- When your tenant doesn’t give you an advance move-out notice. Most leases clearly specify how much notice a tenant should give their landlord when vacating. If a tenant doesn’t abide by this, the law entitles you to keep the tenant’s entire security deposit.
- When a tenant has caused damage exceeding normal wear-and-tear. You may also keep part or all of the tenant’s deposit if they cause excessive property damage. Examples of excessive property damage include missing door handles, broken bathroom tiles, and stained carpet or tiles.
- When a tenant breaks their lease early. Tenants are usually bound by the terms of the lease for the entire period it’s active. So, when a tenant breaks it, they will still be bound to continue paying rent for the remaining time the lease will be active. For example, if a tenant breaks a lease in June and their lease is due to end in August, then they will still have to pay rent for the two months remaining under the lease.
Are Walk-Through Inspections Required?
This occurs when a tenant is planning to move out. The inspection involves both the landlord and tenant walking through the property to look for any illegal alterations or damages to the unit. In Texas, walk-through inspections are not required.
Overview of the Texas Security Deposit Rules for Returning a Tenant’s Security Deposit
In the state of Texas, landlords have 30 days from the date a tenant moves out to return their security deposit. The only exception is if your tenant didn’t provide you with a forwarding address.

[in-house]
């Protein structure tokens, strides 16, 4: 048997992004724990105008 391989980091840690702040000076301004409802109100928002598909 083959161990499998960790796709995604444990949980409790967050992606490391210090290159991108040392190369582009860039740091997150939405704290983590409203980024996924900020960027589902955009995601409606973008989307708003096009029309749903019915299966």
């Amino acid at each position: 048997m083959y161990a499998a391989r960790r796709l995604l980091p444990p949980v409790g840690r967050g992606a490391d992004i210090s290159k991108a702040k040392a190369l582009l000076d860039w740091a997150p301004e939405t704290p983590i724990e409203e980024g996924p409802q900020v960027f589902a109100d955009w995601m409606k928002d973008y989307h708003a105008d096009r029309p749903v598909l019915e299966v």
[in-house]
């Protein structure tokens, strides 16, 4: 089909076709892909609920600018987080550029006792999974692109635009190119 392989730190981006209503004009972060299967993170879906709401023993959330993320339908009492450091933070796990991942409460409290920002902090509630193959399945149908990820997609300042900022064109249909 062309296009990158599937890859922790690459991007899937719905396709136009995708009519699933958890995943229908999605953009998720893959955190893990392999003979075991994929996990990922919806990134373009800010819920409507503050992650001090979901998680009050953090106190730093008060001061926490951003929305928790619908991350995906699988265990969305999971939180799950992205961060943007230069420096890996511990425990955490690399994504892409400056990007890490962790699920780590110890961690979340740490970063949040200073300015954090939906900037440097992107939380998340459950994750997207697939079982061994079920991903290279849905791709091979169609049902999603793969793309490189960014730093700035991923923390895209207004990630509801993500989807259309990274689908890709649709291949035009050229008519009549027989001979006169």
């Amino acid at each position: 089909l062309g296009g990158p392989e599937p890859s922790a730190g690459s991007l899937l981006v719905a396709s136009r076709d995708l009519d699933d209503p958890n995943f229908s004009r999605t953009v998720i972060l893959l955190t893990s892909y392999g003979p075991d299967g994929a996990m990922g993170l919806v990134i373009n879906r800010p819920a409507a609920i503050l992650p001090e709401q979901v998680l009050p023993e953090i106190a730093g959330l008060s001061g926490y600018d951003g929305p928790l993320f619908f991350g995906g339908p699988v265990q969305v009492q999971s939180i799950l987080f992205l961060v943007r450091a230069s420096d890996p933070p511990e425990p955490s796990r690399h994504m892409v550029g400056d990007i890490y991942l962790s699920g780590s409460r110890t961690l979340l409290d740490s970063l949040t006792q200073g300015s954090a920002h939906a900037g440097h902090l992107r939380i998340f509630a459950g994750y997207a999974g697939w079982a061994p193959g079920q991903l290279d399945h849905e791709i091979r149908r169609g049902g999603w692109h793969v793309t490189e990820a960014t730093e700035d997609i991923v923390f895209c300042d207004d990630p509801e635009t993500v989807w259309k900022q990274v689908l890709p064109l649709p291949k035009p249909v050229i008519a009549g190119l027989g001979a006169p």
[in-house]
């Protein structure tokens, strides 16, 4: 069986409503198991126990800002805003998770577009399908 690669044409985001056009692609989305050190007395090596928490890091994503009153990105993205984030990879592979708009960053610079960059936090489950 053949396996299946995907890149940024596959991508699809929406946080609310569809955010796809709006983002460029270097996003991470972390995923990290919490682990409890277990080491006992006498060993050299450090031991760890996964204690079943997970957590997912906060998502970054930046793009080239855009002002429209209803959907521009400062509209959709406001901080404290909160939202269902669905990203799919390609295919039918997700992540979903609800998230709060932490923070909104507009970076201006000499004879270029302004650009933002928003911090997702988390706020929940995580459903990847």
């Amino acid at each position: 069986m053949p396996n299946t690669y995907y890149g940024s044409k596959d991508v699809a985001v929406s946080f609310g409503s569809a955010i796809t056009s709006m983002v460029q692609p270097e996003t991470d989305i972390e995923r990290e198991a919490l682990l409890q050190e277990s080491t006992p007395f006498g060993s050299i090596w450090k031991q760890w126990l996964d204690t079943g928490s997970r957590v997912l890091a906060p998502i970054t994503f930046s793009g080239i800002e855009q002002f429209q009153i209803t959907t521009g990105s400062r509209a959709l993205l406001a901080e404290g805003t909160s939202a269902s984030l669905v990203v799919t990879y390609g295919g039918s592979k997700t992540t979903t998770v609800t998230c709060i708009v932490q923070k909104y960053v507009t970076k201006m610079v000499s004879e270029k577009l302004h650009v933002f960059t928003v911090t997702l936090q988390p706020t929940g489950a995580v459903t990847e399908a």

If there are deductions made, a landlord must send the remaining portion of the deposit, along with a written, itemized list of any damages, to the tenant’s last known address. Take note, however, that the damages must exceed normal wear-and-tear. Examples of damage exceeding normal wear-and-tear include:
- Broken refrigerator shelf or dented front panels.
- Missing or broken mini-blinds or curtains.
- Missing or bent shower rod or plumbing fixtures.
- Chipped and broken enamel in bathtubs and sinks.
- Missing or cracked bathroom tiles.
- Shower mold due to lack of regular cleaning.
- Water damage on the wall from hanging plants.
Wrongfully withholding a tenant’s deposit in Texas can and will attract penalty fees. You can be held liable for up to 3X the withheld deposit plus your tenant’s attorney fees.
What if the Rental Property is Sold?
In the event the ownership of a rental property changes hands, the landlord will be required to transfer the tenant’s security deposit to the incoming owner. The outgoing landlord will be liable for safekeeping the deposit until the incoming owner notifies the tenants that they are now the new landlord and are in possession of the security deposits.
Once that is done, the incoming owner becomes solely liable for storing the tenant’s security deposits.
Disclaimer: This blog is in no way a substitute for professional legal advice. If you have any questions or require further clarification, please consider hiring expert legal services. You can also contact a professional property management company, such as OmniKey Realty.